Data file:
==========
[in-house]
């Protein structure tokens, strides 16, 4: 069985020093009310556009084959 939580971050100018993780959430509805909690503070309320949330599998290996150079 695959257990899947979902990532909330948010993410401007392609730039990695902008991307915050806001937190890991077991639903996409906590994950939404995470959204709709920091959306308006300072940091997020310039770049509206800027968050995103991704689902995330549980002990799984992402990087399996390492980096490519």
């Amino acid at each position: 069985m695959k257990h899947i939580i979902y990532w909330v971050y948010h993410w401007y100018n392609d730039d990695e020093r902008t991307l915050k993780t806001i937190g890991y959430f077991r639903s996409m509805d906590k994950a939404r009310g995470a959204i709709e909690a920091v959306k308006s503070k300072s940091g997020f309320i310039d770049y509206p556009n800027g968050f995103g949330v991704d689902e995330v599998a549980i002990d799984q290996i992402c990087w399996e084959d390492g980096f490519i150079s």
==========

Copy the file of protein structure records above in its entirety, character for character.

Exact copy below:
[in-house]
């Protein structure tokens, strides 16, 4: 069985020093009310556009084959 939580971050100018993780959430509805909690503070309320949330599998290996150079 695959257990899947979902990532909330948010993410401007392609730039990695902008991307915050806001937190890991077991639903996409906590994950939404995470959204709709920091959306308006300072940091997020310039770049509206800027968050995103991704689902995330549980002990799984992402990087399996390492980096490519």
């Amino acid at each position: 069985m695959k257990h899947i939580i979902y990532w909330v971050y948010h993410w401007y100018n392609d730039d990695e020093r902008t991307l915050k993780t806001i937190g890991y959430f077991r639903s996409m509805d906590k994950a939404r009310g995470a959204i709709e909690a920091v959306k308006s503070k300072s940091g997020f309320i310039d770049y509206p556009n800027g968050f995103g949330v991704d689902e995330v599998a549980i002990d799984q290996i992402c990087w399996e084959d390492g980096f490519i150079s």